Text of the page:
Insight by Decision Lens

How the Army will balance contingency and long-term needs

Douglas Bush, the newly-confirmed assistant secretary of the Army for Acquisition, Logistics and Technology, known as the ASA (ALT), has a short list of priorities on which he plans to focus.

Top among them, is to establish a more rapid and repeatable process “for moving things out of research and development and into production.” It may not be a new idea, but it’s becoming a more urgent one as the world threat situation changes and military leadership works to maintain the armed services strategic advantages.

“I will keep moving the ball down the field on that, and bringing in some additional talent, to try to develop the right policies, so people can do that more effectively,” Bush said.

Bush added, moving R&D projects that military program leaders want operationally comes with a big budget and financial planning element. Breakthroughs happen when they happen.

But Army budget planning tends to be a long-term, formal exercise. As Bush pointed out, the Army – like nearly every other federal agency – only received its 2022 appropriations halfway through the fiscal year. Now officials are in discussions with appropriators and armed services committee members on 2023 and the Biden administration’s budget proposals. At the same time, Army planners, in accordance with the Defense Department’s Planning, Programming, Budgeting and Execution (PPBE) process, are looking at requirements for the 2024 through 2026 fiscal years.

“And this is where it will require us to come up with plans and then engage with Congress,” Bush said, “because ultimately, they have to give us flexibility in research and development accounts, for example, to do things during the year, so to speak, that weren’t planned in advance.”

Bush is well equipped to have these conversations, having spent 19 years as a congressional staff member, including a stint as staff director of the House Armed Services Committee. He’s also a West Point-trained former Army officer.

Continuous reprogramming

Re-programming money for field contingencies is a regular and fairly frequent occurrence during war, as it was during the Iraq and Afghanistan wars. Now, Bush said, “we need to try to move that behavior from kind of wartime behavior to just more the stuff we do routinely.” Doing to requires the trust of lawmakers, Bush said, earned with solid, evidence-based cases for the kind of budget flexibilities needed.

Traditional PPBE often conflicts with another top priority for the ASA (ALT) operation. Namely, improving how the Army buys software.

“Software is becoming a dominant part of what we acquire,” Bush said. “Even in hardware systems we buy, a lot of the work is actually the software work. So we have to improve inside the Army, our processes for doing that.”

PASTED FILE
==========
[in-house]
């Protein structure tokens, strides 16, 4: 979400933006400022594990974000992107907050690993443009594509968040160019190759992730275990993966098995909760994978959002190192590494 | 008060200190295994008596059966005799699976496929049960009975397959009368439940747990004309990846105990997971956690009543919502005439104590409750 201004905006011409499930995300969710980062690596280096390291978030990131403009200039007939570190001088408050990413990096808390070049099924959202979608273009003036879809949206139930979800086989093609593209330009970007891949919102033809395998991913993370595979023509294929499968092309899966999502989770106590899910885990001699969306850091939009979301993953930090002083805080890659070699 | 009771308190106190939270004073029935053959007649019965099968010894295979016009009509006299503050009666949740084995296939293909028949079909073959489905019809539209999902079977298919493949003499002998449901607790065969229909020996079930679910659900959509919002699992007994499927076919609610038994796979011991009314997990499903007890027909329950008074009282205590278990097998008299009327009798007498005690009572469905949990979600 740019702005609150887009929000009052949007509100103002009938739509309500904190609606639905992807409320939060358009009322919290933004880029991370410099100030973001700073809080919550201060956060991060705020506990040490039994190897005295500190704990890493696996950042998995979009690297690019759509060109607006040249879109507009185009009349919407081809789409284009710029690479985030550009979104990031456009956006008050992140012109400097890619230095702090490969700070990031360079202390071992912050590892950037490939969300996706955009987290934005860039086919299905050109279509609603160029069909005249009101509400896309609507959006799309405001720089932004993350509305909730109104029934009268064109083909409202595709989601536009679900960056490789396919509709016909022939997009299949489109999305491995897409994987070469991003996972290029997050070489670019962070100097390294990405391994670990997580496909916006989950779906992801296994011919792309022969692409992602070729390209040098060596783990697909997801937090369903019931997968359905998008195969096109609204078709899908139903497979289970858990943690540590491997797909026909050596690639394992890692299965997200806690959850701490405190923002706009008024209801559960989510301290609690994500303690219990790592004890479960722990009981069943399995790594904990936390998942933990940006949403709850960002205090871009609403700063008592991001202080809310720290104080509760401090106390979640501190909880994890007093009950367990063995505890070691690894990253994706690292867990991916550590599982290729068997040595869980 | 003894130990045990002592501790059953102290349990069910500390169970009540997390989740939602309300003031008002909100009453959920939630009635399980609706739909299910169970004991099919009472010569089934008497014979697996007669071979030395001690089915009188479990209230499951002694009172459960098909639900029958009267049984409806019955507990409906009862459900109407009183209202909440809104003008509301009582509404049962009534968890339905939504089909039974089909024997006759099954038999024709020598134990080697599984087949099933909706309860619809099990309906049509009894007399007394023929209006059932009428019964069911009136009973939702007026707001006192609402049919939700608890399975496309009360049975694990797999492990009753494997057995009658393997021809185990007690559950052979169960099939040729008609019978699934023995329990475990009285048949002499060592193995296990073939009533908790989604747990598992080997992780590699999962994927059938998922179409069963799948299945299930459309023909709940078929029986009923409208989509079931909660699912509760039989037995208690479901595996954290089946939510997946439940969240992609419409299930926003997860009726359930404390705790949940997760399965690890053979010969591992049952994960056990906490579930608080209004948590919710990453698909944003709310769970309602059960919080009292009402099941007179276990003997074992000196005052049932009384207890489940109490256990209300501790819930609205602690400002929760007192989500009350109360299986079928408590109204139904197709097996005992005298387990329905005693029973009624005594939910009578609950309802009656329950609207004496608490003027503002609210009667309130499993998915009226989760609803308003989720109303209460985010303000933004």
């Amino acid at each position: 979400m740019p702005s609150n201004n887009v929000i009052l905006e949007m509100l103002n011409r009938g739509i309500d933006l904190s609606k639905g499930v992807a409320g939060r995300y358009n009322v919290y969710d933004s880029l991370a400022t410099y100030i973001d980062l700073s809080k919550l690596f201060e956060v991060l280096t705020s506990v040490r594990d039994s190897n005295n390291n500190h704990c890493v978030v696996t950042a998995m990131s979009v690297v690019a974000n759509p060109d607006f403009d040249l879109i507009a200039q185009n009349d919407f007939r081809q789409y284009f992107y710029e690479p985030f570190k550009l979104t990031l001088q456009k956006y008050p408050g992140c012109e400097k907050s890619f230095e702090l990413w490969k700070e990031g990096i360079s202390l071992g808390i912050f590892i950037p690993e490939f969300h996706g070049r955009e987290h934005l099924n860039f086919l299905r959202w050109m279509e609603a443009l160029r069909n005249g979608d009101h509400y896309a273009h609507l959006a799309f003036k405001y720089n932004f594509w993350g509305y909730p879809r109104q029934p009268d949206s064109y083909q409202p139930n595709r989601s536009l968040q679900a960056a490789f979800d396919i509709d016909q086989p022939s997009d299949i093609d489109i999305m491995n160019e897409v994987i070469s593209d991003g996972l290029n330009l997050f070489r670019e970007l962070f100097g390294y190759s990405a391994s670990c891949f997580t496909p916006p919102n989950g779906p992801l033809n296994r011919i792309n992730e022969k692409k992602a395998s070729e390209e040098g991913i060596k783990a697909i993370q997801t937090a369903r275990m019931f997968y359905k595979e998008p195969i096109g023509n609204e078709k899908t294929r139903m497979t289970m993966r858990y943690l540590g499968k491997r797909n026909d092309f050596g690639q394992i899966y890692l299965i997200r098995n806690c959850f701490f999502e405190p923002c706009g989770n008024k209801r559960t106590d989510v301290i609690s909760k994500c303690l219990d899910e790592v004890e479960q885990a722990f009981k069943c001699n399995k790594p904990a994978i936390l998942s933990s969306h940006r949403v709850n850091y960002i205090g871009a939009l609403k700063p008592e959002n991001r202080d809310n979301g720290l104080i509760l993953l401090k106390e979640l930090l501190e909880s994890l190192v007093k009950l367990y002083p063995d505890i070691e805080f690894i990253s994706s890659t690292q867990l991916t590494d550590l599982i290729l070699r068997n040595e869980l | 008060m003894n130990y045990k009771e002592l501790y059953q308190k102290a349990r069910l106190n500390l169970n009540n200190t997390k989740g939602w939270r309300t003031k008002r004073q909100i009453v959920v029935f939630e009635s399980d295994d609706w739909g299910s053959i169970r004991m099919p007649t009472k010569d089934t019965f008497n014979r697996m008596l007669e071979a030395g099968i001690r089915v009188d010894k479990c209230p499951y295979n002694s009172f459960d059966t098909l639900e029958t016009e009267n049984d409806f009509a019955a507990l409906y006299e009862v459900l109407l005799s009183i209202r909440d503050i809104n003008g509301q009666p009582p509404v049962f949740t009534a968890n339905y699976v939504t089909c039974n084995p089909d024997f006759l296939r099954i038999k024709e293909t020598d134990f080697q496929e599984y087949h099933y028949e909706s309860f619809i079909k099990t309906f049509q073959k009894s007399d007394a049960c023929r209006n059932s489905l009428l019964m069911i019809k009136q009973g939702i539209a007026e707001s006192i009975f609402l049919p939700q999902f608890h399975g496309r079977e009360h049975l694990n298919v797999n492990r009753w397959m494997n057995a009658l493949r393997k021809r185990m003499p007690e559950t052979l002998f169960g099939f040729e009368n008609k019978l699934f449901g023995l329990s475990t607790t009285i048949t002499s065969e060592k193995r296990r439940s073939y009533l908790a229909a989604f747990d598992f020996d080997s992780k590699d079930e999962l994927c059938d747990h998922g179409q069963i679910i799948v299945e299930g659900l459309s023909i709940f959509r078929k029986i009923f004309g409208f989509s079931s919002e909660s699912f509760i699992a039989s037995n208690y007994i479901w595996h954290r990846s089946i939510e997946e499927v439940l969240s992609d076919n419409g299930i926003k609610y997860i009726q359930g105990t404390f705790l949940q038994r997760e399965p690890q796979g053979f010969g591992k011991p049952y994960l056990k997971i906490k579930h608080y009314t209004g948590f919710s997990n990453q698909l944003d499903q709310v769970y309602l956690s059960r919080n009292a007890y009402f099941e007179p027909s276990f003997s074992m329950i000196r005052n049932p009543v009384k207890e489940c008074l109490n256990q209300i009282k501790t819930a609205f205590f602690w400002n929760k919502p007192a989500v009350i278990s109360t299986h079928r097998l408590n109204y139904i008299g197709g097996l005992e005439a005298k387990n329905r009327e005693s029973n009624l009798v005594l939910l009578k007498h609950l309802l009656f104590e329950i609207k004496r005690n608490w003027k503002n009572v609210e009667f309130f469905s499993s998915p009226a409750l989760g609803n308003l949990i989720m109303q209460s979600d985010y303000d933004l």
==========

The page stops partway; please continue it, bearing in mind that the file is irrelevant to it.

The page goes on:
One of the issues is the “color”, or legally prescribed uses, of money connected to different types of acquisition. For example, R&D, operations and maintenance, and procurement all use different types of funds. Yet, Bush said, “software is often doing all three at the same time.” Especially software generated under the continuous, DevOps model.

The general approach has been to use R&D funding for iterative software. “At some point, you traditionally move into a procurement type situation,  but again, software is never done,” Bush said.

Bush’s third main priority is how to push prototypes into production at scale.

“That’s more difficult than it sounds,” he said. “But I think it’s a good challenge to have, because we’ve gotten good prototypes in a lot of cases. Now we’ve got to do the difficult work of producing them at scale.”

Perhaps because of his Hill experience, Bush returned to the theme of Congress as partner in any update, new application, or reform of PPBE, if only because the output of those processes are what members use for oversight and appropriations planning. Bush said he would experiment with the idea of grouping into categories what are now separate procurement line. That would be a return to practices of the ‘60s and ‘70s, Bush said.

No meaningful budget or program discussion can take place without the right data. Bush said “there is a lot of churn right now about how to use data better across the department and in the Army. That’s trending with the private sector’s approach to a large degree.”

Bush said he’s wary of what he called the “data as theater” approach, backing proposals with heaps of data and making artificial arguments.

“What I’m focused on with our team,” he said, “is making sure that we are identifying a limited number of the right data items that are meaningful, and do need to be more widely known across the enterprise.”

The ALT operation, Bush said, does have an effective database to track financial information closely and as it changes. Occasionally “we do still run into the situations where it’s a massive PowerPoint drill or Excel drill to try to put together information in a format that senior leaders want,” he added. On the other hand, during the fast-moving Afghanistan withdrawal last year, the Army, working with a contractor, rapidly – in a matter of days – developed a dashboard for senior leadership to track critical data.

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